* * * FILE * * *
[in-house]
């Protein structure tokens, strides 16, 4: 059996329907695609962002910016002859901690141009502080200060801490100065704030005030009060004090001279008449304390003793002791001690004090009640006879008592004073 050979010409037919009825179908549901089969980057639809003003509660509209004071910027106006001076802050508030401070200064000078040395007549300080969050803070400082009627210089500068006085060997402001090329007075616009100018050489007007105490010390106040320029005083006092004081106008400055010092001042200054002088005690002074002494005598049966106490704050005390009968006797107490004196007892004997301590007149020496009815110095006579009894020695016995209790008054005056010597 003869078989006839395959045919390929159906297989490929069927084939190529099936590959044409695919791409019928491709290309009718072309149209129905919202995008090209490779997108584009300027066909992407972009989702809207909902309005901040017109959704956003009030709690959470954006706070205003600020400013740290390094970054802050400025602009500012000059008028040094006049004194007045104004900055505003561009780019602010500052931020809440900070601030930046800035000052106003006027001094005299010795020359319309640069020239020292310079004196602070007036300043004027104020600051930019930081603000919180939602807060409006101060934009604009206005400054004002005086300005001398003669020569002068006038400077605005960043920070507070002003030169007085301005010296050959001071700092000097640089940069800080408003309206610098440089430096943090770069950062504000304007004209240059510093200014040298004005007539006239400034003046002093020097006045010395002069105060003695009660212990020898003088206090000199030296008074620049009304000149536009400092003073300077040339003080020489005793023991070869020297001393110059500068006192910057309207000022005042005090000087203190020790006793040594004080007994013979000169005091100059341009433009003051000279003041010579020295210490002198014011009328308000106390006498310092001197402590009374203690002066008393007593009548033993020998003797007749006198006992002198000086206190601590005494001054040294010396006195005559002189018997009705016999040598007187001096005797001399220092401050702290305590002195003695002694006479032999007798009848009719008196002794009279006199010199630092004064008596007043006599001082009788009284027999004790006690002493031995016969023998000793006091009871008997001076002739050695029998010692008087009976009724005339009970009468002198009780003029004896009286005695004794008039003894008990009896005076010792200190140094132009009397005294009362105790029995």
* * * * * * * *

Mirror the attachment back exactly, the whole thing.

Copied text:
[in-house]
């Protein structure tokens, strides 16, 4: 059996329907695609962002910016002859901690141009502080200060801490100065704030005030009060004090001279008449304390003793002791001690004090009640006879008592004073 050979010409037919009825179908549901089969980057639809003003509660509209004071910027106006001076802050508030401070200064000078040395007549300080969050803070400082009627210089500068006085060997402001090329007075616009100018050489007007105490010390106040320029005083006092004081106008400055010092001042200054002088005690002074002494005598049966106490704050005390009968006797107490004196007892004997301590007149020496009815110095006579009894020695016995209790008054005056010597 003869078989006839395959045919390929159906297989490929069927084939190529099936590959044409695919791409019928491709290309009718072309149209129905919202995008090209490779997108584009300027066909992407972009989702809207909902309005901040017109959704956003009030709690959470954006706070205003600020400013740290390094970054802050400025602009500012000059008028040094006049004194007045104004900055505003561009780019602010500052931020809440900070601030930046800035000052106003006027001094005299010795020359319309640069020239020292310079004196602070007036300043004027104020600051930019930081603000919180939602807060409006101060934009604009206005400054004002005086300005001398003669020569002068006038400077605005960043920070507070002003030169007085301005010296050959001071700092000097640089940069800080408003309206610098440089430096943090770069950062504000304007004209240059510093200014040298004005007539006239400034003046002093020097006045010395002069105060003695009660212990020898003088206090000199030296008074620049009304000149536009400092003073300077040339003080020489005793023991070869020297001393110059500068006192910057309207000022005042005090000087203190020790006793040594004080007994013979000169005091100059341009433009003051000279003041010579020295210490002198014011009328308000106390006498310092001197402590009374203690002066008393007593009548033993020998003797007749006198006992002198000086206190601590005494001054040294010396006195005559002189018997009705016999040598007187001096005797001399220092401050702290305590002195003695002694006479032999007798009848009719008196002794009279006199010199630092004064008596007043006599001082009788009284027999004790006690002493031995016969023998000793006091009871008997001076002739050695029998010692008087009976009724005339009970009468002198009780003029004896009286005695004794008039003894008990009896005076010792200190140094132009009397005294009362105790029995």